Review

Wolves in Chic Clothing

Carrie Karasyov and Jill Kargman



Sometimes I feel the world moves too fast for me. Honestly, it
seems like just yesterday I was one of the last voracious-reading,
Vogue-subscribing women to discover Chick Lit. It was Sophie
Kinsella's Shopaholic series that changed me from a critic of the
genre to a fan, although I guess we could really trace it the whole
way back to Helen Fielding and her every woman's hero, Bridget
Jones. But I digress. From Kinsella I zoomed on to Weiner and Wolf,
Keyes and Zigman, spending an entire summer month flitting from one
book to the next. I even came out of the closet and reviewed
several Chick Lit books for a local newspaper, declaring my love
for this previously forbidden (in my eyes) fruit.

Suddenly, Chick Lit has taken a back burner to the latest media
darling --- Gossip Lit. In a way, it started with Shopaholic Becky
Bloomwood's penchant for fashion; the pages dripped with names from
both magazine and runway. And who can forget Weiner's Maggie and
her addiction to Manolos? THE NANNY DIARIES came next and started
naming not just designers, but the doyennes of the Upper East Side
who couldn't be bothered with mothering the heirs they were forced
to bear. (Some City residents at the time swore they knew who the
real Mrs. X was.) THE DEVIL WEARS PRADA and its loosely veiled Anna
Wintour trash-fest upped the ante, and now the people we read about
in the pages of Vogue were actually showing up in fiction --- never
directly outed, mind you, but I'm sure that armed with the vivid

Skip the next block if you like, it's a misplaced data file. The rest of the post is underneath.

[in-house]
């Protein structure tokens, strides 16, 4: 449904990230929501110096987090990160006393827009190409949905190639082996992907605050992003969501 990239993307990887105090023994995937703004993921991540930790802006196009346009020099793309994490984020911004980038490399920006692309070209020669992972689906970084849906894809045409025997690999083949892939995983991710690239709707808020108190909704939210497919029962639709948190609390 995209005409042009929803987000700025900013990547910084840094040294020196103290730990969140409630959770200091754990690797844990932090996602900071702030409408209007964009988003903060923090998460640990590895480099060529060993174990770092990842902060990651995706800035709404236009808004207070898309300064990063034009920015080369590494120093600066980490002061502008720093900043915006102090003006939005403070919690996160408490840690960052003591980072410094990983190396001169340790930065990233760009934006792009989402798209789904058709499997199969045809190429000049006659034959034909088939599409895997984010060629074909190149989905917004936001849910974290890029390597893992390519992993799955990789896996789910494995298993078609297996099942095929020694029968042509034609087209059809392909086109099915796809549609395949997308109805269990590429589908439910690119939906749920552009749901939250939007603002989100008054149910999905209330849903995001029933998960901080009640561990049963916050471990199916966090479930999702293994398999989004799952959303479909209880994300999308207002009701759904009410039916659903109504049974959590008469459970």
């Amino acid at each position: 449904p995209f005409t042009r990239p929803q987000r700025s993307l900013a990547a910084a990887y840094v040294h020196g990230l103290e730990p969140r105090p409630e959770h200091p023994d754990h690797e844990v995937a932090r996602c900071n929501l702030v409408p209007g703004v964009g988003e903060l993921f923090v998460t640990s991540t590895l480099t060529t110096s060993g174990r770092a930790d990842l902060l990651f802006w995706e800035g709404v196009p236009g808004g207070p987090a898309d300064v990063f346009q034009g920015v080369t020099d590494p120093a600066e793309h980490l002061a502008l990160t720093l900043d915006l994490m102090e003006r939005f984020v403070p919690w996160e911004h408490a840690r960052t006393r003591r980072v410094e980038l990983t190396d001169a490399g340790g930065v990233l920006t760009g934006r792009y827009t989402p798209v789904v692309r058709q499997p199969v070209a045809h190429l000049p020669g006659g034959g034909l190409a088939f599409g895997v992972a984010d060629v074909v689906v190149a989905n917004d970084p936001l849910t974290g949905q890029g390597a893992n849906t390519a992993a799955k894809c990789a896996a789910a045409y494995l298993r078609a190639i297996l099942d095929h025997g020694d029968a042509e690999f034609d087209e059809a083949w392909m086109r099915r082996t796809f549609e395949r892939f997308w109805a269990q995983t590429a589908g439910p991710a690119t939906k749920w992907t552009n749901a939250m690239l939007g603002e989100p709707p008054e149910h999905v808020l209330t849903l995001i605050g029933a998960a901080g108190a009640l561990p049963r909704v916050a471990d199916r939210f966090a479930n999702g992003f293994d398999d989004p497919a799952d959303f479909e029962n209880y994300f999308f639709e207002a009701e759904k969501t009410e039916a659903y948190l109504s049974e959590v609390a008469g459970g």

descriptions the books provided, it was all too easy for those in
the know to know who was being, you know, trashed.

Enter Carrie Karasyov and Jill Kargman. They are the co-authors of
last year's fun read, THE RIGHT ADDRESS. This spring they are back
with WOLVES IN CHIC CLOTHING, Gossip Lit at its best. The plot is
fairly straightforward. Meet Julia, a transplant from California
with aspirations of becoming a jewelry designer. Upon her arrival
in the Big Apple a year earlier, she landed a plummy job at Pelham
Jewelers (umm, can you say Tiffany's), scores a cool apartment in a
trendy neighborhood with Douglas, her totally fabulous gay
co-worker, and there you have it --- life is just GRAND for
Julia.

Meet Lell Pelham, heiress of Pelham's, New York Socialite, leader
of a small pack of "twenty-something Park Avenue debutantes" just
like her (well, not as rich, but in terms of hair and clothes,
almost carbon copies) who is about to marry, according to her
mother and the rest of New York, the perfect man --- Willoughby
Banks, a man with a roving eye, not just for other women but also
for Lell's checkbook. He has the Mayflower breeding, but
unfortunately for Will, he's never had the money...until now.

Fate throws Julia into the wolf den when she is summoned to Lell's
wedding to assist with last-minute jewelry adjustments. In a
nanosecond she transforms the traditional Pelham's necklaces she
has delivered into something completely new and trendy that catches
the attention of her boss, Lell. Upon her return from a three-week
honeymoon (during which the happy couple becomes very unhappily
bored), she makes Julia her assistant as well as her new winter